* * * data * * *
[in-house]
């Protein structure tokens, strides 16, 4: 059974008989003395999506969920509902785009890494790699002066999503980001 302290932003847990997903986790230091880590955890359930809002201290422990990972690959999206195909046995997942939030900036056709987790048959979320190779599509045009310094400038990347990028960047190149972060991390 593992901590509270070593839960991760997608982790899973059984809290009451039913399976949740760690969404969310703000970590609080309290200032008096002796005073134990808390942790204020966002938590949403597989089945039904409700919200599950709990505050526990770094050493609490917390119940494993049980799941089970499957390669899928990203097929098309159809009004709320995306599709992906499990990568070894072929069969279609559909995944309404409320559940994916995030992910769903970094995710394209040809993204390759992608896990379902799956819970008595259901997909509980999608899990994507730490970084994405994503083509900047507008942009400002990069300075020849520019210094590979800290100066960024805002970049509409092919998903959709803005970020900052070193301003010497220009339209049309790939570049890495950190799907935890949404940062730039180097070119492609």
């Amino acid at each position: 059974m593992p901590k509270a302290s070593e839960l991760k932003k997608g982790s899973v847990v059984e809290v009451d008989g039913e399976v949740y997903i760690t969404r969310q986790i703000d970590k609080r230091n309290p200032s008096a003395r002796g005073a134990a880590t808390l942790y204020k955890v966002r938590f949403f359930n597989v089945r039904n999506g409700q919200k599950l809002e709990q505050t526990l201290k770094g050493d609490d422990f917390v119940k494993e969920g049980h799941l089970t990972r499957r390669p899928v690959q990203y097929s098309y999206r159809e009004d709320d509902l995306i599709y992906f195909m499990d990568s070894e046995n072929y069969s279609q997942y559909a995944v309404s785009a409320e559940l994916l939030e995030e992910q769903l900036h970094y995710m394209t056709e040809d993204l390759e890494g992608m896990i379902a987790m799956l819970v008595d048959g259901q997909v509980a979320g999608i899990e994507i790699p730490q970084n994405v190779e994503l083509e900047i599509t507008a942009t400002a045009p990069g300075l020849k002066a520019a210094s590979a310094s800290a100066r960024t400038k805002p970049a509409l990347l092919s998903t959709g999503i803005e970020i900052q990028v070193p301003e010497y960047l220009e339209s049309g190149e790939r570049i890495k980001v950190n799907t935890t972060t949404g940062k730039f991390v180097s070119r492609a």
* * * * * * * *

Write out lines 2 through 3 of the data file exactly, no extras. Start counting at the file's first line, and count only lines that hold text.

């Protein structure tokens, strides 16, 4: 059974008989003395999506969920509902785009890494790699002066999503980001 302290932003847990997903986790230091880590955890359930809002201290422990990972690959999206195909046995997942939030900036056709987790048959979320190779599509045009310094400038990347990028960047190149972060991390 593992901590509270070593839960991760997608982790899973059984809290009451039913399976949740760690969404969310703000970590609080309290200032008096002796005073134990808390942790204020966002938590949403597989089945039904409700919200599950709990505050526990770094050493609490917390119940494993049980799941089970499957390669899928990203097929098309159809009004709320995306599709992906499990990568070894072929069969279609559909995944309404409320559940994916995030992910769903970094995710394209040809993204390759992608896990379902799956819970008595259901997909509980999608899990994507730490970084994405994503083509900047507008942009400002990069300075020849520019210094590979800290100066960024805002970049509409092919998903959709803005970020900052070193301003010497220009339209049309790939570049890495950190799907935890949404940062730039180097070119492609």
């Amino acid at each position: 059974m593992p901590k509270a302290s070593e839960l991760k932003k997608g982790s899973v847990v059984e809290v009451d008989g039913e399976v949740y997903i760690t969404r969310q986790i703000d970590k609080r230091n309290p200032s008096a003395r002796g005073a134990a880590t808390l942790y204020k955890v966002r938590f949403f359930n597989v089945r039904n999506g409700q919200k599950l809002e709990q505050t526990l201290k770094g050493d609490d422990f917390v119940k494993e969920g049980h799941l089970t990972r499957r390669p899928v690959q990203y097929s098309y999206r159809e009004d709320d509902l995306i599709y992906f195909m499990d990568s070894e046995n072929y069969s279609q997942y559909a995944v309404s785009a409320e559940l994916l939030e995030e992910q769903l900036h970094y995710m394209t056709e040809d993204l390759e890494g992608m896990i379902a987790m799956l819970v008595d048959g259901q997909v509980a979320g999608i899990e994507i790699p730490q970084n994405v190779e994503l083509e900047i599509t507008a942009t400002a045009p990069g300075l020849k002066a520019a210094s590979a310094s800290a100066r960024t400038k805002p970049a509409l990347l092919s998903t959709g999503i803005e970020i900052q990028v070193p301003e010497y960047l220009e339209s049309g190149e790939r570049i890495k980001v950190n799907t935890t972060t949404g940062k730039f991390v180097s070119r492609a």